NCW — A region still numb from the devastation of wildfires found itself in the throes of a new disaster Thursday — this time from flash flooding and mudslides over vast areas of the blackened countryside.
Some people whose homes survived the 256,000-acre Carlton Complex fires were devastated by damage from a lightning storm that spurred mud and debris flows.
North of Carlton, mudslides knocked a house off its foundation, pushed an occupied vehicle into Benson Creek, trapped a dozen vehicles between slides, and left a mound of dirt and debris five feet thick and 145 feet wide blocking Highway 153. Two slides closed a section of that highway between Twisp and Carlton, with a detour available.
Highway 20 between Twisp and Okanogan is closed, with no detours.
The state Department of Transportation has no estimate of when the highways will reopen.
In central Okanogan County, residents in the Chiliwist Valley near Malott were stranded overnight when nearly two miles of road was washed away. An alternate but very rough route through Davis Canyon was cleared of trees and debris this morning.
“It was freaky,” said Okanogan County Sheriff Frank Rogers. “There was so much water, it was amazing,” he said.
Rogers said he’s not aware of anyone injured from the flooding.
A thunderstorm dumped 1.2 inches of rain in about an hour between 6 and 7 p.m. Thursday over the Carlton Fire area, said Joey Clevenger, a meteorologist with the National Weather Service in Spokane.
“The storm cell developed and then stayed stationary over those locations for quite awhile,” he said.
The potential for similarly wet storms continue through this evening, with the possibility of some areas getting a half inch or more of rain in 30 minutes, he said.
A flash-flood watch remains in effect for all of Chelan and Okanogan counties and western Douglas County.
Carlton Complex firefighters, who are doing mostly fireline repair work, are preparing for another onslaught, after a rough night at their camp Thursday.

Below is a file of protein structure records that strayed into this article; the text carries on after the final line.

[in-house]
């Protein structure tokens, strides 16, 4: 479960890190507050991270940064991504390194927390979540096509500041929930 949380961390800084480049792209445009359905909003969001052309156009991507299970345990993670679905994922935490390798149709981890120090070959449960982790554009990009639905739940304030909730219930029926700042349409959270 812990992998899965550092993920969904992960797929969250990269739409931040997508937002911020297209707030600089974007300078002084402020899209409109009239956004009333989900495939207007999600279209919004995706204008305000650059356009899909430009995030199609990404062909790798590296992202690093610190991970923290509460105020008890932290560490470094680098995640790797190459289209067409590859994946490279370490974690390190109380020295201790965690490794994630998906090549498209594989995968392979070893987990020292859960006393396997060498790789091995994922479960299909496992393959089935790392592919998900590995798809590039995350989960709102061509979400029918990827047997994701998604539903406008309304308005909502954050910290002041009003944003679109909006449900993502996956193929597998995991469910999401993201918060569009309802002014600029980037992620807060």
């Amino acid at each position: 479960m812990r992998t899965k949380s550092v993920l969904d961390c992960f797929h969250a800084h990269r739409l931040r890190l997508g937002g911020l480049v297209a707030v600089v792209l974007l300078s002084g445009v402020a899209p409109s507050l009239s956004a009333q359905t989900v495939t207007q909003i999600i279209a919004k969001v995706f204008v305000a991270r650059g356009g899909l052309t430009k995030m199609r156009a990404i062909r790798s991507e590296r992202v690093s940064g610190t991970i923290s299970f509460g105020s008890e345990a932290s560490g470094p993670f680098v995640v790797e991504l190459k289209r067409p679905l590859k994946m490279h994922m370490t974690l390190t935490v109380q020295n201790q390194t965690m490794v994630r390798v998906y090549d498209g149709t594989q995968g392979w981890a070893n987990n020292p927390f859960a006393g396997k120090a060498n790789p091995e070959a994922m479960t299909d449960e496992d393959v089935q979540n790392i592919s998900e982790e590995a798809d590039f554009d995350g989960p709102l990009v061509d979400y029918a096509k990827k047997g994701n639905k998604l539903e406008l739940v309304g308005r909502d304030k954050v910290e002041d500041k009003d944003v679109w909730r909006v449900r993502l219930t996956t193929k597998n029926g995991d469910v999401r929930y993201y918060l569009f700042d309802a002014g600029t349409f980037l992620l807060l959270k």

Greg Heule said one crew member had a close call when a mudslide on Benson Creek Road swept him and his vehicle off the road and into the creek.
He said the crew member was in an SUV in a convoy of vehicles coming back to camp when he was swept into the creek, and traveled about 1,000 feet down the creek before the vehicle stopped in a pile of debris.
The crew member was mostly lucky that the vehicle stayed upright, at a 45-degree angle to the creek. “It could have turned out very differently had he not gotten caught on the debris,” Heule said.
At the fire camp, tents got blown away, equipment was ruined and electronic equipment was damaged.
“A lot of people slept in vehicles last night,” he said.
Local residents say they’re feeling disheartened.
“It’s like another nail in the coffin,” said Carlton General Store owner Jeff Lyman, adding, “It’s pretty bad down here right now.”
Lyman said the house on Highway 153 that was destroyed in the mudslide ended up in the living room of another home. “She said she just barely got out. They’re lucky to be alive,” he said.
Maggie Garrett, who lives on Benson Creek, described fences torn down, irrigation wheel lines pushed the length of three football fields and deep channels carved through driveways and backyards.
“It was literally like a river running through here,” she said. “And now, everything’s six inches under mud.”
Garrett said she spent Thursday night on the other side of the newly created river trying to convince her horses to stay on high ground. “I was hollering at them every time one of them would go down. I felt very helpless,” she said.
This morning, she was finding help getting them out before the next wave of this storm hits.
Rogers said with so much area scarred by fire, he imagines many other remote roads are flooded or covered in mud.
With another flash flood warning for later today, Rogers said people should stay off the roads, and hunker down at home unless water was flowing into their residence. “Never drive over running water,” he said. “You may be driving, and suddenly there’s no road.”
World staff writer Michelle McNiel contributed to this report.